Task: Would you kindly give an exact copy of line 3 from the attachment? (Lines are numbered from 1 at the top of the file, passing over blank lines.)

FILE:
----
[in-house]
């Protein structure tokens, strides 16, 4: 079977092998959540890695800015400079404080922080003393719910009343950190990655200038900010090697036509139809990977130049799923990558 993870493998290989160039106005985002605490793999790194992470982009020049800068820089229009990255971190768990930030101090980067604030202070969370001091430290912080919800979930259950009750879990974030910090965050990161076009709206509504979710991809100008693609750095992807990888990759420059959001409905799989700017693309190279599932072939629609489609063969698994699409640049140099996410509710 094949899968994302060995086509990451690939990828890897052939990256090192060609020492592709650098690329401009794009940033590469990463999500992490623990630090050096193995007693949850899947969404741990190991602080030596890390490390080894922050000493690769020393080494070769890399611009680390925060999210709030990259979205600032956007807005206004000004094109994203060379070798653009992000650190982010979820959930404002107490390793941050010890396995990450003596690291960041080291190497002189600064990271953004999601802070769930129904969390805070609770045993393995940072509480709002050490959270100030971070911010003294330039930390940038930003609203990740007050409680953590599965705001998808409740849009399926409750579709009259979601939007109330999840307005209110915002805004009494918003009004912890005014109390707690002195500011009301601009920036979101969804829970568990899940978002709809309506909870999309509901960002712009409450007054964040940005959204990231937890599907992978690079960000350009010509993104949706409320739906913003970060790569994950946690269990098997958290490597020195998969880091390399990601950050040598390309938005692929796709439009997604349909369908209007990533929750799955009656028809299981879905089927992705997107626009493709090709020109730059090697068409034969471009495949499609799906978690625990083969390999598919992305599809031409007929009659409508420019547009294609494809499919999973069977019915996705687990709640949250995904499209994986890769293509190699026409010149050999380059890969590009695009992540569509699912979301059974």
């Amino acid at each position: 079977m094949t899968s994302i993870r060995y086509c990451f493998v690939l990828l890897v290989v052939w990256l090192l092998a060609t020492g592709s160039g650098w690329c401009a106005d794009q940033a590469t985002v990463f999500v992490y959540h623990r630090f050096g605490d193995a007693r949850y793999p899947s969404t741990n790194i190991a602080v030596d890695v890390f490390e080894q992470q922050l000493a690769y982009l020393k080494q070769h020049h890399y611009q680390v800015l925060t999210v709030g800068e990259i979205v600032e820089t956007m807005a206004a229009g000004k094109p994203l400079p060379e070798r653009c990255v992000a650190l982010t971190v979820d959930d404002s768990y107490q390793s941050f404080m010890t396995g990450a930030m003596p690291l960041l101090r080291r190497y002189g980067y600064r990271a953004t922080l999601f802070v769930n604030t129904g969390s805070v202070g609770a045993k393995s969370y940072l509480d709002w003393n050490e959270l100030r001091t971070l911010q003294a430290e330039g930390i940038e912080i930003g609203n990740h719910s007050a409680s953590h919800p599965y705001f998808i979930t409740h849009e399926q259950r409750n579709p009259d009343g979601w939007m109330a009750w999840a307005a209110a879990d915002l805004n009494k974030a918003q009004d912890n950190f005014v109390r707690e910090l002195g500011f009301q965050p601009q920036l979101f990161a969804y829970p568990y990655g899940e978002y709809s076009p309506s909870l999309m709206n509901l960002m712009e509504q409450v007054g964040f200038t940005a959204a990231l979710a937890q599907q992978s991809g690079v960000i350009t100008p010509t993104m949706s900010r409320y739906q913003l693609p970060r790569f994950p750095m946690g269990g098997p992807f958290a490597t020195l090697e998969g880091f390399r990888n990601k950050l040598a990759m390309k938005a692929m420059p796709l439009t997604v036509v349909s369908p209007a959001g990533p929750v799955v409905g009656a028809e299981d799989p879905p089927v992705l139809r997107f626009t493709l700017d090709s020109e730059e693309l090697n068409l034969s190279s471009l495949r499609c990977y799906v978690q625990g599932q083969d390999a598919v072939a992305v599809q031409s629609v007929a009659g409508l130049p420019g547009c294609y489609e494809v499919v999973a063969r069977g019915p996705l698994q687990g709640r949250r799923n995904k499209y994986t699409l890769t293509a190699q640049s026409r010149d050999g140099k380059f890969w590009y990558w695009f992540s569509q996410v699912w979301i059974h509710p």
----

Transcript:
């Amino acid at each position: 079977m094949t899968s994302i993870r060995y086509c990451f493998v690939l990828l890897v290989v052939w990256l090192l092998a060609t020492g592709s160039g650098w690329c401009a106005d794009q940033a590469t985002v990463f999500v992490y959540h623990r630090f050096g605490d193995a007693r949850y793999p899947s969404t741990n790194i190991a602080v030596d890695v890390f490390e080894q992470q922050l000493a690769y982009l020393k080494q070769h020049h890399y611009q680390v800015l925060t999210v709030g800068e990259i979205v600032e820089t956007m807005a206004a229009g000004k094109p994203l400079p060379e070798r653009c990255v992000a650190l982010t971190v979820d959930d404002s768990y107490q390793s941050f404080m010890t396995g990450a930030m003596p690291l960041l101090r080291r190497y002189g980067y600064r990271a953004t922080l999601f802070v769930n604030t129904g969390s805070v202070g609770a045993k393995s969370y940072l509480d709002w003393n050490e959270l100030r001091t971070l911010q003294a430290e330039g930390i940038e912080i930003g609203n990740h719910s007050a409680s953590h919800p599965y705001f998808i979930t409740h849009e399926q259950r409750n579709p009259d009343g979601w939007m109330a009750w999840a307005a209110a879990d915002l805004n009494k974030a918003q009004d912890n950190f005014v109390r707690e910090l002195g500011f009301q965050p601009q920036l979101f990161a969804y829970p568990y990655g899940e978002y709809s076009p309506s909870l999309m709206n509901l960002m712009e509504q409450v007054g964040f200038t940005a959204a990231l979710a937890q599907q992978s991809g690079v960000i350009t100008p010509t993104m949706s900010r409320y739906q913003l693609p970060r790569f994950p750095m946690g269990g098997p992807f958290a490597t020195l090697e998969g880091f390399r990888n990601k950050l040598a990759m390309k938005a692929m420059p796709l439009t997604v036509v349909s369908p209007a959001g990533p929750v799955v409905g009656a028809e299981d799989p879905p089927v992705l139809r997107f626009t493709l700017d090709s020109e730059e693309l090697n068409l034969s190279s471009l495949r499609c990977y799906v978690q625990g599932q083969d390999a598919v072939a992305v599809q031409s629609v007929a009659g409508l130049p420019g547009c294609y489609e494809v499919v999973a063969r069977g019915p996705l698994q687990g709640r949250r799923n995904k499209y994986t699409l890769t293509a190699q640049s026409r010149d050999g140099k380059f890969w590009y990558w695009f992540s569509q996410v699912w979301i059974h509710p």